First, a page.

Laboratory Timeliness and Completeness


Laboratory activities are a critical component of enteric disease surveillance and cluster and outbreak detection. Identification of the etiologic agent causing illness requires testing of specimens at local hospitals, clinics, and private and public health laboratories. Laboratory-based surveillance identifies confirmed cases of enteric disease infection and can help guide pathogen-specific response activities. Further characterization of pathogens (e.g., subtype, virulence determinants, antimicrobial susceptibility, etc.) at public health laboratories (PHLs) enhances the ability to identify patterns and trends, including clusters of disease that may represent unrecognized outbreaks. Additionally, PHLs provide primary diagnostic functions in event-associated outbreaks of undetermined etiology. PHLs also offer testing for rare pathogens and provide enhanced or novel characterization of pathogens that are not offered by commercial laboratories.

This FoodCORE Model Practice summarizes the successful laboratory practices utilized by PHLs in the FoodCORE centers for improving and maintaining the timeliness and completeness of isolate or specimen submissions to the PHLs, the subtyping of enteric pathogens, and the communication of laboratory results and cluster detection reports. FoodCORE centers maintain PHL capacity through the acquisition and maintenance of equipment, reagents, supplies, and trained staff.

The activities described would apply to various pathogens but are focused on those that are likely transmitted via food. A checklist is provided that may be used to determine if current PHL practices align with the FoodCORE model practices.


Aligning with other initiatives

The laboratory model practice document is not intended to replace guidance about laboratory test protocols or participation in reporting to surveillance systems. These FoodCORE laboratory model practices may help develop future guidance documents and workflows.

Receiving and processing specimens

FoodCORE centers use various practices and systems to help ensure timely and complete submission of isolates/specimens from these external sources. These practices include:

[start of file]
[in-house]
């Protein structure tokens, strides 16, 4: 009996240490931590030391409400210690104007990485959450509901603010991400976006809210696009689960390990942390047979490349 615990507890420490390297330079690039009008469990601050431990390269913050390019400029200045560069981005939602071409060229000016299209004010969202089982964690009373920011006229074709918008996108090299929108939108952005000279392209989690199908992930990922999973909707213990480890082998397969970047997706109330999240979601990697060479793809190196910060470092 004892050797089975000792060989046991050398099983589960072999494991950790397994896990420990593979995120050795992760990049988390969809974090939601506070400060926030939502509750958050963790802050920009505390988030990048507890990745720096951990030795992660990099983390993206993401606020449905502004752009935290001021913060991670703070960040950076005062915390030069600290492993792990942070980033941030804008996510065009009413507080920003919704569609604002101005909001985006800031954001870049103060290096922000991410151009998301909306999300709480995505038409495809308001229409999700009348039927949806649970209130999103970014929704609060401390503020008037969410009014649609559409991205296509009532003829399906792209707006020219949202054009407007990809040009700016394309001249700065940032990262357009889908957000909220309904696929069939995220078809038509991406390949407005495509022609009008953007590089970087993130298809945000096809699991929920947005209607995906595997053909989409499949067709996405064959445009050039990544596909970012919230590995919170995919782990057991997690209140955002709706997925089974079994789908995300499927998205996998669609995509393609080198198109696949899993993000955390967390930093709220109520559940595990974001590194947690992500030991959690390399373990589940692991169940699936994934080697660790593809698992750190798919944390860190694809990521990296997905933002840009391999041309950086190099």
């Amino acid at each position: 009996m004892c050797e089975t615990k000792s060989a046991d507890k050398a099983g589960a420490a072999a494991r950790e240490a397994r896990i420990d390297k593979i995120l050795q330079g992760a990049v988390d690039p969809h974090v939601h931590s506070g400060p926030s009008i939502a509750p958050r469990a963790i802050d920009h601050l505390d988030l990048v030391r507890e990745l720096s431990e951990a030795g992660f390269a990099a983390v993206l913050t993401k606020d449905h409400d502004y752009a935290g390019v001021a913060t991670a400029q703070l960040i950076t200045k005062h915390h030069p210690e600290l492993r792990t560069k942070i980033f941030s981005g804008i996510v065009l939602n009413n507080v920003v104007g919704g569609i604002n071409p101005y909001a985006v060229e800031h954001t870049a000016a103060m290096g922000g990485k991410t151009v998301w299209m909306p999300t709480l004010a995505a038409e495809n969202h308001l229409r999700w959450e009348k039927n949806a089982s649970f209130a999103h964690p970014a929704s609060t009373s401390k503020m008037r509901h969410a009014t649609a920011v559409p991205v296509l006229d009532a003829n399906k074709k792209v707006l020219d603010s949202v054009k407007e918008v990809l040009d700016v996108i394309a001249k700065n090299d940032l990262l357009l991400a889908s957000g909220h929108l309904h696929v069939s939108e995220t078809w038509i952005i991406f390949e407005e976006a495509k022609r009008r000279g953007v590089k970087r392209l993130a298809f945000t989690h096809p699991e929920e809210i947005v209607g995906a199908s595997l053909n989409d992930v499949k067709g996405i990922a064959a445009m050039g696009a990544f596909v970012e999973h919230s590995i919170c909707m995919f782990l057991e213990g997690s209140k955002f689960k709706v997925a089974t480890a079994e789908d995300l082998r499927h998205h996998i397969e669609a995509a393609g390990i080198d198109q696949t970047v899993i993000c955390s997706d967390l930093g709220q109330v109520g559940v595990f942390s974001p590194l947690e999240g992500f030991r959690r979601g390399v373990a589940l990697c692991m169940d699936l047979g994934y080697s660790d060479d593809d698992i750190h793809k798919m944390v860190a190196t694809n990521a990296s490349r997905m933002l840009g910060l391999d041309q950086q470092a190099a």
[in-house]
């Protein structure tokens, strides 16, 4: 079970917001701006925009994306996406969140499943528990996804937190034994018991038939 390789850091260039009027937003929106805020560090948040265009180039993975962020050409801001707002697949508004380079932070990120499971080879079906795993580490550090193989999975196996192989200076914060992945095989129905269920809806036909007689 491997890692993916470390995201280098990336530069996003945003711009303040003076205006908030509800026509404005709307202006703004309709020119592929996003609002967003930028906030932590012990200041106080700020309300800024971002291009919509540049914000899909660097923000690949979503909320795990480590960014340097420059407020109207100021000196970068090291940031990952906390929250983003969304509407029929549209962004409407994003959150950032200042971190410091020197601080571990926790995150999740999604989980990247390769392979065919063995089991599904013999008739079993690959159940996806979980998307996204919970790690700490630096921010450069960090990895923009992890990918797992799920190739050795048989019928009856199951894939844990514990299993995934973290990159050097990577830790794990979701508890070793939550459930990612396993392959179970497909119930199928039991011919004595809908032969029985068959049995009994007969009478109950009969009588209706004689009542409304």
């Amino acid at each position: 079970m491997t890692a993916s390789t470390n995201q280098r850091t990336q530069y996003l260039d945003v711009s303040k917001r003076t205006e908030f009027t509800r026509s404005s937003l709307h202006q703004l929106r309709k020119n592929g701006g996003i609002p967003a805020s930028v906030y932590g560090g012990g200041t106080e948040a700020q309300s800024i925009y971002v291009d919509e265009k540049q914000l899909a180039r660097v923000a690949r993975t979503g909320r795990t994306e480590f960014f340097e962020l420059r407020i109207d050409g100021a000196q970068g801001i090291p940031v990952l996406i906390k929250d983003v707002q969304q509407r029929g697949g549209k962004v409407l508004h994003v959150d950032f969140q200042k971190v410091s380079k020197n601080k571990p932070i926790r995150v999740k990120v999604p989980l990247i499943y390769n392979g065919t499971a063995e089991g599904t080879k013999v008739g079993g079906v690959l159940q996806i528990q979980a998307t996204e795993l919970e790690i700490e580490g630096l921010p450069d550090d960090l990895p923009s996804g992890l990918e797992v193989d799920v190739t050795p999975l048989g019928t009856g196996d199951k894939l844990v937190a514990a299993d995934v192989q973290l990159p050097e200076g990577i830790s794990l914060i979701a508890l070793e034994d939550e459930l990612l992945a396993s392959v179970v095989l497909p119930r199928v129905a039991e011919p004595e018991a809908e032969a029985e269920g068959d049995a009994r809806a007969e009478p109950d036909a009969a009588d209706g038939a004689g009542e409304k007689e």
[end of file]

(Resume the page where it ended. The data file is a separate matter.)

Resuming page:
• Utilizing data interoperability to accession isolates and specimens rapidly and accurately
  • Rapidly transporting isolates/specimens to the PHL for testing to ensure prompt receipt of all requested or required bacterial, viral, or parasitic specimens from clinical and commercial laboratories
    • Rapid transport can be supported with a variety of services such as the provision of mailing containers, a contract courier service, or other means of specimen transport to the PHL
    • Transport time (e.g., collection date to received date at the PHL) should be monitored to identify gaps and areas for improvement
  • Providing current guidance for
    • Submitting patient, food, or environmental isolates/specimens to the PHL as part of routine surveillance and when investigating outbreaks, including outbreaks of undetermined etiology
    • When and how to submit enrichment broths and other primary clinical specimens that are found positive by culture-independent diagnostic tests (CIDT) for Shiga toxin-producing E. coli (STEC) or other pathogens that meet submission requirements in your jurisdiction

FoodCORE centers also work closely with the clinical and commercial laboratories that submit specimens so any delays or gaps in submissions can be identified. Laboratory scientists at FoodCORE PHLs work with epidemiologists as needed to reach out to laboratories to encourage submissions and help eliminate barriers to submission if they are identified.

FoodCORE centers also conduct training for local health department (LHD) partners.1 As part of this training, submission protocol documents (manuals, standard operating procedure documents, etc.) and shipping materials can be provided to help ensure all partners know the testing capabilities of the PHL, what type of specimens should be collected, as well as when and how to collect and submit them to the PHL.

To help streamline the receipt and testing of specimens, outreach, resources, and training for clinical and commercial laboratories and LHD partners should include guidance stating that the PHL should be notified when specimens/samples will be submitted for outbreak investigations. PHLs should discuss capacity and prioritization with epidemiologists and environmental health partners during investigations where testing is needed, especially if a large number of environmental samples may require testing.

Subtyping specimens

Public health laboratories should reference current PulseNet Standard Operating Procedures (SOPs) and protocols for whole genome sequencing (WGS).